Rheumatoid arthritis (RA) is a chronic, systemic inflammatory disorder that typically affects joints in the hands and feet. Unlike osteoarthritis, which causes damage and degeneration strictly to joint cartilage, RA affects the joint lining, resulting in painful swelling, bone erosion, and in severe cases joint deformity.
RA is an autoimmune disorder, which means a body's immune system mistakenly attacks its own tissues. This typically happens on both sides of the body (both hands, wrists, and/or knees), and this symmetry helps distinguish rheumatoid from other types of arthritis. In addition to joints, it is possible for RA to affect other parts of the body, including the skin, eyes, lungs, heart, blood, and nerves. Approximately one percent of the world's population suffers the condition. It is three times more common in women than men and generally develops between ages forty and sixty.
The causes of RA are unknown, though genetic components have been suspected. It is a painful, and potentially disabling, condition that can lead to substantial loss of functioning and mobility if not adequately treated. Clinical diagnosis is based on symptoms, physical exam, x-rays, and labs (blood tests). Typically, a rheumatologist (an expert in autoimmune diseases) performs the diagnosis and long-term treatment of RA.
RA symptoms begin with the affected joints swelling, then becoming warm, painful and stiff, particularly upon waking up in the morning or after extended periods of inactivity. This increased stiffness generally lasts for at least an hour, if not longer. Gentle movements may relieve symptoms in the disease's early stages. In later stages, the inflammatory activity causes tendon erosion and damage to the joint surface, which impairs range of motion and may lead to deformity. Other possible RA symptoms include joints that are tender to the touch, red and puffy hands, firm bumps of tissue under the skin (rheumatoid nodules) on one's arms, fatigue, fever, and weight loss. These symptoms can vary in severity and can come and go with alternating flare-ups and periods of relative remission when the swelling, pain, difficulty sleeping and weakness fade or disappear. One should consult a physician when experiencing persistent discomfort and swelling in multiple joints on both sides of the body. RA primarily affects joints, but problems involving other organs of the body are possible and occur in about 15-25% of individuals with the disease. Anemia (literally meaning lack of blood), is quite common in those suffering from RA.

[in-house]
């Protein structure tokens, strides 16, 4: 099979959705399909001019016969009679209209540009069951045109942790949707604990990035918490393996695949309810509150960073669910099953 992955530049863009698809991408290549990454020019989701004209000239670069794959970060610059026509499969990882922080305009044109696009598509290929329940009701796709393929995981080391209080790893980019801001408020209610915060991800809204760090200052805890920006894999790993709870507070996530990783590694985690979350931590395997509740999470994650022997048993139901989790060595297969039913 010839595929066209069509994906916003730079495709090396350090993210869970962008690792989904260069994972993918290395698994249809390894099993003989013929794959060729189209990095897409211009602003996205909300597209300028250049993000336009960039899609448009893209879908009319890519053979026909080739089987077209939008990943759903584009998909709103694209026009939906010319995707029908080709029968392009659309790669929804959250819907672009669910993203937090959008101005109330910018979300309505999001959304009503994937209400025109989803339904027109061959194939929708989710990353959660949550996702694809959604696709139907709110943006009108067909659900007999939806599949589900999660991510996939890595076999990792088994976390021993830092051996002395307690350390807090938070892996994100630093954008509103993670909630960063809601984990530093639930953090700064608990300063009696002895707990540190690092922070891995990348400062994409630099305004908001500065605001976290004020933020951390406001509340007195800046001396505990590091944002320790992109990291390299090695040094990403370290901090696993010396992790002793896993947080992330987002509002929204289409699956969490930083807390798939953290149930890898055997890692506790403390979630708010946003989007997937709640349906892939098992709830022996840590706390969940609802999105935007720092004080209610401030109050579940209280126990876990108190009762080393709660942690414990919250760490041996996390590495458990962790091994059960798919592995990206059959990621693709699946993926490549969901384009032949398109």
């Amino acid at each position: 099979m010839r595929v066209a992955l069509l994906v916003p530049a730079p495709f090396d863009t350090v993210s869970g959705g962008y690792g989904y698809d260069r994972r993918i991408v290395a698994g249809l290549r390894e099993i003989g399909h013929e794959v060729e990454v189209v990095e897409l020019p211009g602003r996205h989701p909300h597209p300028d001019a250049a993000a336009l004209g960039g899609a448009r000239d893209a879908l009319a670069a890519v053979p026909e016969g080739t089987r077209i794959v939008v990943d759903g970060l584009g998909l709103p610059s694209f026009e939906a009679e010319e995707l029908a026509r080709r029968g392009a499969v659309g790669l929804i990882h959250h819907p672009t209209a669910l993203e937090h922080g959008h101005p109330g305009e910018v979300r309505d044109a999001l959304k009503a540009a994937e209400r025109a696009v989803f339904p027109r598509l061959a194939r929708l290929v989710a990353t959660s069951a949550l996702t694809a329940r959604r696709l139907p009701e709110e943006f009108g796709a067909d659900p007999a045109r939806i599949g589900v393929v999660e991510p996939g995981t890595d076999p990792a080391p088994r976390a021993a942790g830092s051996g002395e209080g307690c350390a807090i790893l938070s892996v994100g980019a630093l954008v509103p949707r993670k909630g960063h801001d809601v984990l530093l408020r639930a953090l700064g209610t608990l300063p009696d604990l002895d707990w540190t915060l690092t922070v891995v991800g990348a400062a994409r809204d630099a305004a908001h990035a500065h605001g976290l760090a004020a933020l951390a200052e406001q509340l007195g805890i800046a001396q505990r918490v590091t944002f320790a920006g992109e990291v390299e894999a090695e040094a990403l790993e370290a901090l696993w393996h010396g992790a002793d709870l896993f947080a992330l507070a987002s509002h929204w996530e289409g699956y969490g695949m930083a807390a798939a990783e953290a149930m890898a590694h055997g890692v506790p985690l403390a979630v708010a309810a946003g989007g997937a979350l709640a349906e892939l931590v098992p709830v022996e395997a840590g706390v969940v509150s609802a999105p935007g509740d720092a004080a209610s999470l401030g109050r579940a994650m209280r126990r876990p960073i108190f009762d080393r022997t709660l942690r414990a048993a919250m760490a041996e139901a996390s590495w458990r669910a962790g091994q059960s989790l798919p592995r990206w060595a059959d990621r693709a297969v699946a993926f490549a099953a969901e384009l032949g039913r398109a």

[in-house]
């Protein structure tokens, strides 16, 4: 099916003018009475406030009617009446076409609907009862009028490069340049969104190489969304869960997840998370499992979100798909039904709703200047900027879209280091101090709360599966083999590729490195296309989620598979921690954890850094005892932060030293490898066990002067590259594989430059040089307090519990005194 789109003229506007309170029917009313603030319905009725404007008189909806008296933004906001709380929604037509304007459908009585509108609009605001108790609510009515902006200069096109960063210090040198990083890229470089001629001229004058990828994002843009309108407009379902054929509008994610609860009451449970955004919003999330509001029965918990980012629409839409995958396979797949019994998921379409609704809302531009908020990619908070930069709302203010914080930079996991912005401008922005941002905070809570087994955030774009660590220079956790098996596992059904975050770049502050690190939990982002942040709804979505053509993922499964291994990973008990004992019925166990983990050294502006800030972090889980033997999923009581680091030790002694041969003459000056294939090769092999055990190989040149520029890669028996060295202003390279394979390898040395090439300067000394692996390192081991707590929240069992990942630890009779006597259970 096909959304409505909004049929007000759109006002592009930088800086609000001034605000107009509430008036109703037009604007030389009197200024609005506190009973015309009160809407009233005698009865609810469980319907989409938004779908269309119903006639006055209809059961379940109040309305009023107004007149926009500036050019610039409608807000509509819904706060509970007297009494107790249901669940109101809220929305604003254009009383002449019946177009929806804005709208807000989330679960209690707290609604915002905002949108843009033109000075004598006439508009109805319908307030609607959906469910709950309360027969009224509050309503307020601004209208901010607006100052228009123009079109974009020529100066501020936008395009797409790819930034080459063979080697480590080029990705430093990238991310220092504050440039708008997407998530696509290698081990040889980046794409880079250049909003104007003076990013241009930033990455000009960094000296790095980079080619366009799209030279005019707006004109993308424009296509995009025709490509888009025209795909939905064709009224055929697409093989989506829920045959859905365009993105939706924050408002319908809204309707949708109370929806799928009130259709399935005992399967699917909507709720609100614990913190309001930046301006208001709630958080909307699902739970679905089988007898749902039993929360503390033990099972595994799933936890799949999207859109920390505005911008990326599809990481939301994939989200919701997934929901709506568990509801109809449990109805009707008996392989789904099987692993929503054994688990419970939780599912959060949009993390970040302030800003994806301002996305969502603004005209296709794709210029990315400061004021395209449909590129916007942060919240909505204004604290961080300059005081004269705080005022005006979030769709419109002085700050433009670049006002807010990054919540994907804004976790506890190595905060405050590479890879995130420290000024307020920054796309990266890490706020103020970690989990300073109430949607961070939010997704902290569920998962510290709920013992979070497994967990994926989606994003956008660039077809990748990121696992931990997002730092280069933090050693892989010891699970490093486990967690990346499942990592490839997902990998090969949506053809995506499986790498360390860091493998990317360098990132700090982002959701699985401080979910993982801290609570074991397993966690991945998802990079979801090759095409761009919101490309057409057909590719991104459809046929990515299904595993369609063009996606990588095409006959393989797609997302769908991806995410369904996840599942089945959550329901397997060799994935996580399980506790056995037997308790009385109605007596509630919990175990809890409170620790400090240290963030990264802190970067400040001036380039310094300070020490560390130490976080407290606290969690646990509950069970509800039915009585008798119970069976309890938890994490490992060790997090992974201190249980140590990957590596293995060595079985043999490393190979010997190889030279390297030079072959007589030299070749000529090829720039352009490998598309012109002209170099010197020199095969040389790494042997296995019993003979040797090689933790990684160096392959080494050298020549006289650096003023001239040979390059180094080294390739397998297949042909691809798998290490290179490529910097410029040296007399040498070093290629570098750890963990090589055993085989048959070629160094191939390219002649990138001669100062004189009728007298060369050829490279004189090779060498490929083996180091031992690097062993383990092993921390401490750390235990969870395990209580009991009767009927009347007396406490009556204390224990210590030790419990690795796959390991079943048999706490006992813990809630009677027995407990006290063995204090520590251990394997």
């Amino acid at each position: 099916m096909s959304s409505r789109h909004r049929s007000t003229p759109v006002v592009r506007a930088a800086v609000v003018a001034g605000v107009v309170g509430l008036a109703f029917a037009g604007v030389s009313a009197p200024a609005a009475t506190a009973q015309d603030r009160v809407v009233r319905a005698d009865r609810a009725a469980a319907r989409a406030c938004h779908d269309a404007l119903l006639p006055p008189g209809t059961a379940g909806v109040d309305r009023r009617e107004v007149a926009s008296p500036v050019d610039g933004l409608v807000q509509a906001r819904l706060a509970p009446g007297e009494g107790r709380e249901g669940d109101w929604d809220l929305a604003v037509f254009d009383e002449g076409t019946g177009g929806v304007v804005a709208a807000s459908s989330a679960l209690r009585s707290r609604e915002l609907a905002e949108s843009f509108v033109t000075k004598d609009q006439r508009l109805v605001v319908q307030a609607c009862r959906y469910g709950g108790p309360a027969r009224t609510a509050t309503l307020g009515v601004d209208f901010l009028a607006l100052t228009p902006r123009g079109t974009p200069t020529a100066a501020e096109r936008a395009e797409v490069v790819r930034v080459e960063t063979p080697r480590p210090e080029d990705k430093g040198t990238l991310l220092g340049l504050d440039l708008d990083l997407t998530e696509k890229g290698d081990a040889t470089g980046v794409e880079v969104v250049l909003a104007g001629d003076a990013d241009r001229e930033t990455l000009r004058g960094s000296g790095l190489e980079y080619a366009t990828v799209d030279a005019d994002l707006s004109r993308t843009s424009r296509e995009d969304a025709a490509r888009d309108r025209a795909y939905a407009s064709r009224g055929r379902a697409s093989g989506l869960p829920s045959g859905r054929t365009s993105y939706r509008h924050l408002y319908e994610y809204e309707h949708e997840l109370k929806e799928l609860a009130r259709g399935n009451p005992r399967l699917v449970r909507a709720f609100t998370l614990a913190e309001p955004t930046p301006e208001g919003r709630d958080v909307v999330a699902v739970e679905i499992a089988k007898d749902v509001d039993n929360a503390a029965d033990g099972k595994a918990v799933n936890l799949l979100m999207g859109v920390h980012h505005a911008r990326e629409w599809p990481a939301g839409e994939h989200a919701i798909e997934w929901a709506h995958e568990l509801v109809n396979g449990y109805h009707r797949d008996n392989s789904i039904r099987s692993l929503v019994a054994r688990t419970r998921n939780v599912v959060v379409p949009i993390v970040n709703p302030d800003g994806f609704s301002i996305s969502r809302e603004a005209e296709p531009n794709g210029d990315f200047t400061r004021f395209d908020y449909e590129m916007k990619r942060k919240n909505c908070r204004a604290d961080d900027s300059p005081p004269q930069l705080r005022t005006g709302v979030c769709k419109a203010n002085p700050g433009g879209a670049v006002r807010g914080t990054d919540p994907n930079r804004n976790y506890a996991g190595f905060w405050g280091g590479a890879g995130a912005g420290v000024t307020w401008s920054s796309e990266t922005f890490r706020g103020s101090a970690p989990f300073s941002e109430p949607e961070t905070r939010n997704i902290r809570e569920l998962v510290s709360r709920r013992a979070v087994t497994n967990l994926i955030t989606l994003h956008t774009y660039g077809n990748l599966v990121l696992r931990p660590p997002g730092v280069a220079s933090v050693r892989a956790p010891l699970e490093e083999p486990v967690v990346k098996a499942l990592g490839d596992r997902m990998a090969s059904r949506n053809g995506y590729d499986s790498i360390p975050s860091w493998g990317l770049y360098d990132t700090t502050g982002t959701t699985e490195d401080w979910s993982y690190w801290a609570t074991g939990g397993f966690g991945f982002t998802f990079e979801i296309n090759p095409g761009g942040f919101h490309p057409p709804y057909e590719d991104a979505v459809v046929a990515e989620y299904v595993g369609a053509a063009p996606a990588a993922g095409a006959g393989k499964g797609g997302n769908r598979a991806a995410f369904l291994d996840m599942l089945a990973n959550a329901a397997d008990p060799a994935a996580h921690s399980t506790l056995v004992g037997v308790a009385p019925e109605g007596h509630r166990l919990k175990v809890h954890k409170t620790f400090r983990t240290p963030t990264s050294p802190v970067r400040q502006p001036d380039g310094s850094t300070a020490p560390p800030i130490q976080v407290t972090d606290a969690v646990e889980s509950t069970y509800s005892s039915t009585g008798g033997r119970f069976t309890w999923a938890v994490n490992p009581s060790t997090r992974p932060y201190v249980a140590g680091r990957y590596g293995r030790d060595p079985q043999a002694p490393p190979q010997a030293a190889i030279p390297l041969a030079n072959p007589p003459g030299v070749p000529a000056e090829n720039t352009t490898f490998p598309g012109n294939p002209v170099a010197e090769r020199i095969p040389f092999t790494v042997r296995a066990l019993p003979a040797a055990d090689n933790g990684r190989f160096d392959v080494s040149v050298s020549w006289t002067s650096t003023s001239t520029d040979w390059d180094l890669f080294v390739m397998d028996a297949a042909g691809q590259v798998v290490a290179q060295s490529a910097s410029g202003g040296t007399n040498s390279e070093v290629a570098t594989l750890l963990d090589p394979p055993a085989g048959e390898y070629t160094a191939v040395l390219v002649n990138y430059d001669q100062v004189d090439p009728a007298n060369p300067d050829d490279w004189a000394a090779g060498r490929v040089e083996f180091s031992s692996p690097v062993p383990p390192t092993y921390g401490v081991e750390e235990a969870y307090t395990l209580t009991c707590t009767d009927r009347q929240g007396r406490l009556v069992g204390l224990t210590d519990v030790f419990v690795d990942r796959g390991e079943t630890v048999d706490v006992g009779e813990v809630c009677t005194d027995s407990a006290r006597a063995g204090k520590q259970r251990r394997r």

RA treatment can take on many forms. There is no cure, but treatments including medications, rest and exercise, and surgery can relieve the symptoms and slow the degenerative process. Type of treatment depends on a person's age, current health, health history, and severity of the arthritis. Over-the-counter drugs, both pills (aspirin, ibuprofen, naproxen) and topical creams applied directly to the skin, are available to help relieve joint pain and reduce swelling and stiffness. Physicians may prescribe stronger medicines for more severe cases, such as corticosteroids (prednisone) and narcotic pain relievers. Additionally, many strong medications, called disease-modifying antirheumatic drugs (DMARDs), treat RA by interfering with the immune system's attack on the joint tissue. There are also lifestyle modifications one can make in order to slow the process or reduce the risk of developing RA. Occupational and physical therapy can teach one how to protect the joints. Using specially designed gripping and grabbing tools for everyday tasks, and a cane when walking may also help. Smoking cigarettes increases the risk of developing the disease, but quitting can reduce that risk. Finally, a balance of rest and exercise is important to any RA treatment. Rest inflamed joints, and learn how best to strengthen the surrounding muscles during remission.